Canadian Rockies: Thoughtless Climbing. In July 1948 a party of American climbers left their car parked at the Columbia Icefield chalet and departed for the Icefield without stating their exact destination. Several days later, since they had not returned, a search was made, involving considerable effort and anxiety. It was finally discovered that they had gone down to the Saskatchewan Hut. Apparently they were well able to take care of themselves and had been in no danger. Proper registration would have prevented all concern.
A parallel case in the Alps was not without penalty. Herr X was staying at a pension for winter sport. On January 1st he went skiing by himself and by midnight had not returned. The local rescue station of the S.A.C. went into action, only to find on the following day that Herr X had spent the night in a hotel of a neighboring village, without notifying his own pension. Herr X refused to pay the expenses of the rescue party. Thereupon the S.A.C. brought suit under a legal clause which makes it a duty for such a search party to go out when there is reason to believe that an individual’s life is in danger. That Herr X was not actually in danger does not alter this. Herr X attempted to dodge the issue by stating that if he had actually been in the open he would have frozen to death before the search party had started. This argument did not impress the judge, who ruled that the whole affair could have been avoided by a telephone call, and assessed the costs on Herr X.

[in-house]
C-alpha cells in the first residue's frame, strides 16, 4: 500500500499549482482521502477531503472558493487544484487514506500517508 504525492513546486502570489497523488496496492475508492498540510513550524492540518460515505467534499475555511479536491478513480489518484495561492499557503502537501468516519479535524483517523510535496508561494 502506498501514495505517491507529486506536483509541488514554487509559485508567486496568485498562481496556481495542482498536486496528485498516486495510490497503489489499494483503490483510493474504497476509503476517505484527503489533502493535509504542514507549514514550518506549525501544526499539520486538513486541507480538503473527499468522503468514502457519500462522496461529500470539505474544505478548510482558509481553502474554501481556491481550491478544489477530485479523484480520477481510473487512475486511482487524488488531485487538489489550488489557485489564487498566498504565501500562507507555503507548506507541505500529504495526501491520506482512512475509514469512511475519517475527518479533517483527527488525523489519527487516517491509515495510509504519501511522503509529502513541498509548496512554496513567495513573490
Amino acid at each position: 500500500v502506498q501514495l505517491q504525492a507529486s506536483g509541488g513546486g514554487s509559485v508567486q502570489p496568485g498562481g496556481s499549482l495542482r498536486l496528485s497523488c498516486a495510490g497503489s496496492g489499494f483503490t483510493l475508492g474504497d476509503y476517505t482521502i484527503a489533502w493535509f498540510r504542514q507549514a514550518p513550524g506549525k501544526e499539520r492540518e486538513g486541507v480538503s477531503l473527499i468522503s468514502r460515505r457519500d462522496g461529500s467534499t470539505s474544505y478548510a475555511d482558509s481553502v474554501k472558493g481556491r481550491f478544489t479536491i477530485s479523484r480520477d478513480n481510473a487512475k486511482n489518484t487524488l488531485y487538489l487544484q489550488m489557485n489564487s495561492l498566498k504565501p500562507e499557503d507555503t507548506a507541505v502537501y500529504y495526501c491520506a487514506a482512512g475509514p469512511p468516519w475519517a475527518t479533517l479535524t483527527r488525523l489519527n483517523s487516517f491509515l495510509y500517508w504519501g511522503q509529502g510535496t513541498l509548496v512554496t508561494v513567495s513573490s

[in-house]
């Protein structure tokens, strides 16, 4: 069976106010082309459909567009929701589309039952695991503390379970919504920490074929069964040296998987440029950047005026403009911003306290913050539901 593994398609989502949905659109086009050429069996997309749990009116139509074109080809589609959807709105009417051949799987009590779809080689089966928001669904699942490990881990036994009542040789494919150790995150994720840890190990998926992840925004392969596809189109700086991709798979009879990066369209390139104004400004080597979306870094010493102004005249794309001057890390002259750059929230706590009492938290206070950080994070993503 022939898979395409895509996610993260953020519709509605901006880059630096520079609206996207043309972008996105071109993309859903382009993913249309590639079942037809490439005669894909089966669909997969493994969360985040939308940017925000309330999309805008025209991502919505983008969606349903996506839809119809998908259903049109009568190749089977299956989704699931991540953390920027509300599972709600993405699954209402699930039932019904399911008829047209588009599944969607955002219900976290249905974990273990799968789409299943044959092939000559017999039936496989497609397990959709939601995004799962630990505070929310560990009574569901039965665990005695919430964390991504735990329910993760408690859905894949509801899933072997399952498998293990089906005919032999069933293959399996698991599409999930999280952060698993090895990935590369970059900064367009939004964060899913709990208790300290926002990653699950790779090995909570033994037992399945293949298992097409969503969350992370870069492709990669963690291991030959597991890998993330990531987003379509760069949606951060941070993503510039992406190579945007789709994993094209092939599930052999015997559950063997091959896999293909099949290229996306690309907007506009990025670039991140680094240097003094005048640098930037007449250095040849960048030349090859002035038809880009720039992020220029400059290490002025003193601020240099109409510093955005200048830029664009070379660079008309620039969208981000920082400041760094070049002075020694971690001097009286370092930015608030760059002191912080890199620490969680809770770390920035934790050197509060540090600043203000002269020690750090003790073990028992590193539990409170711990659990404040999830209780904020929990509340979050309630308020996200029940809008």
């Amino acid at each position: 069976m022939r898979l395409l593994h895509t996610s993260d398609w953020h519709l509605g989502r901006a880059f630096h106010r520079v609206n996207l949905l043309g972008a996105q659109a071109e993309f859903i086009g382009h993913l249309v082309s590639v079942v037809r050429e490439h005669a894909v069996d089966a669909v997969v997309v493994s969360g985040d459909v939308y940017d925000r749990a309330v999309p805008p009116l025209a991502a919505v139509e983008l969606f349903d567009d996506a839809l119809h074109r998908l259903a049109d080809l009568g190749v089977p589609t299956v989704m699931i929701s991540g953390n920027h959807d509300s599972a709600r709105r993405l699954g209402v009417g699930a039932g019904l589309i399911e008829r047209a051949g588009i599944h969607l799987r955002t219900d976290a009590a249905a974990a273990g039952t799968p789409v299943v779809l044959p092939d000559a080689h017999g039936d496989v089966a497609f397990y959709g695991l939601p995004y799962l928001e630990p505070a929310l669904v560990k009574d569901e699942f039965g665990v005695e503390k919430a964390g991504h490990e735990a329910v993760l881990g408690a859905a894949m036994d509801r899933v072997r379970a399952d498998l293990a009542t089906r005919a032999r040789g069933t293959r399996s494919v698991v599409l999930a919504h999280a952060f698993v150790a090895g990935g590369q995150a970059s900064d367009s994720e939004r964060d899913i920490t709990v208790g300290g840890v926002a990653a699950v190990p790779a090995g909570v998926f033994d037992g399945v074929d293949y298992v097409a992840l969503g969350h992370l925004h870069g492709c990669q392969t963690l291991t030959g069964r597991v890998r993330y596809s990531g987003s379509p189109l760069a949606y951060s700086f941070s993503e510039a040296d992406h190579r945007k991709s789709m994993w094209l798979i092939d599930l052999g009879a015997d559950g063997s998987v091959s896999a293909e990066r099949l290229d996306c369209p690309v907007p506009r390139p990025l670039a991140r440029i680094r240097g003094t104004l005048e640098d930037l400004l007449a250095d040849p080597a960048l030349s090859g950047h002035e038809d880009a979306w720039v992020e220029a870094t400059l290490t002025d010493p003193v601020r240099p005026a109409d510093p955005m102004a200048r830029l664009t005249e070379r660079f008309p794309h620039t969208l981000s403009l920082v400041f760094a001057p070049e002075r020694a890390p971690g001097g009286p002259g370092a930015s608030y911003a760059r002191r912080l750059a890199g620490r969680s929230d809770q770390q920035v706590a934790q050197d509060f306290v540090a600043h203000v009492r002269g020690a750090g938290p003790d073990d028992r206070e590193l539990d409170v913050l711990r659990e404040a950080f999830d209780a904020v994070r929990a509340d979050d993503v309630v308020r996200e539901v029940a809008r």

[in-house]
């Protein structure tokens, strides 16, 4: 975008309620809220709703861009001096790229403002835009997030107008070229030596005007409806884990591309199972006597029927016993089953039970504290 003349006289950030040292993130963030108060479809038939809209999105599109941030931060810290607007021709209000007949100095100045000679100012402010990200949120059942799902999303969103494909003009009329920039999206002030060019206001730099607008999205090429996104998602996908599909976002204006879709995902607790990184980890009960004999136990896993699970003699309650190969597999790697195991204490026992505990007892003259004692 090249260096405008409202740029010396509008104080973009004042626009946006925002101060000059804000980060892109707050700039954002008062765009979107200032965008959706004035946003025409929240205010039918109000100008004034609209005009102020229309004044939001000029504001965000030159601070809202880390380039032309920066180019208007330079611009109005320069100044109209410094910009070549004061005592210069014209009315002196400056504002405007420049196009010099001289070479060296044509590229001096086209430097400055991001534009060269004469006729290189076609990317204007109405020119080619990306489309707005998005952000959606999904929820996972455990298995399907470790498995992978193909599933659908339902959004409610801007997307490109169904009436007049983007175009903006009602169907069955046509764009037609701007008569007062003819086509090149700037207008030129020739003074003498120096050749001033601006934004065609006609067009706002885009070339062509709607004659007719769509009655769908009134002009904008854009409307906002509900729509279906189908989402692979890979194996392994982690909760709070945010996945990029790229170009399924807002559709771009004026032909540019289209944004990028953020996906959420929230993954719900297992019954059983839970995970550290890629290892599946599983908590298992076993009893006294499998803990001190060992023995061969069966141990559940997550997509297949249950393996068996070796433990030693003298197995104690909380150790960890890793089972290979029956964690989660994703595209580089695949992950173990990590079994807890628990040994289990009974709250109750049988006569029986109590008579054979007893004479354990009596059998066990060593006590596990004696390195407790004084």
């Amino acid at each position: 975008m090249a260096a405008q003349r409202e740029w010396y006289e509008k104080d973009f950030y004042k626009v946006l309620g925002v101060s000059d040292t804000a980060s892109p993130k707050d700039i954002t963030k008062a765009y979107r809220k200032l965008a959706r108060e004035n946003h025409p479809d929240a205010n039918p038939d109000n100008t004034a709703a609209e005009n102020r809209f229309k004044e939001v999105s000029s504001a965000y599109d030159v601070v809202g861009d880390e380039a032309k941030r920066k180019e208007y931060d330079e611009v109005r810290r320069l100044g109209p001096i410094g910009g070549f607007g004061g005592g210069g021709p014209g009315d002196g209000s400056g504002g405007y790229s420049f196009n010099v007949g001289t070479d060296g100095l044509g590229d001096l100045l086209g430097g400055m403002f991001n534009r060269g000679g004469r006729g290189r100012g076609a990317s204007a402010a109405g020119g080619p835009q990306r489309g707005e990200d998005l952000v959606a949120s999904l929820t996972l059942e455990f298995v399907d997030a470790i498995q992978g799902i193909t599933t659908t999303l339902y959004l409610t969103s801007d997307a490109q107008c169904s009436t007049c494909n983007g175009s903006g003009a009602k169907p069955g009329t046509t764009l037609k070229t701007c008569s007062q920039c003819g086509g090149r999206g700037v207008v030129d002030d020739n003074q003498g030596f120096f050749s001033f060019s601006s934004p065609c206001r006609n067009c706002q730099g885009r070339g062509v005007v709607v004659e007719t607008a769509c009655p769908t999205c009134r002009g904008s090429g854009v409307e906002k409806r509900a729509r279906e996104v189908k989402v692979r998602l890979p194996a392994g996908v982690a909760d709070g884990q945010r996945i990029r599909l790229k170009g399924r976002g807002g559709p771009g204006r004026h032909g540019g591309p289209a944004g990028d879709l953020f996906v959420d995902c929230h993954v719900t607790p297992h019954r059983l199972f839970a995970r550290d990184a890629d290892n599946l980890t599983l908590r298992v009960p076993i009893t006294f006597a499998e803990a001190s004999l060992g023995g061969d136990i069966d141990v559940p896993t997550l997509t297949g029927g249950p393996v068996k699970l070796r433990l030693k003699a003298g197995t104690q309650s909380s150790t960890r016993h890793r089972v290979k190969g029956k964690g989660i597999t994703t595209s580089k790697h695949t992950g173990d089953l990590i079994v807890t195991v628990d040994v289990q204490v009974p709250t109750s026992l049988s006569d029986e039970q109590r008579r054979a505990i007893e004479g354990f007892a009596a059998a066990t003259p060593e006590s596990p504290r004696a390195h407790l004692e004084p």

J. M. T.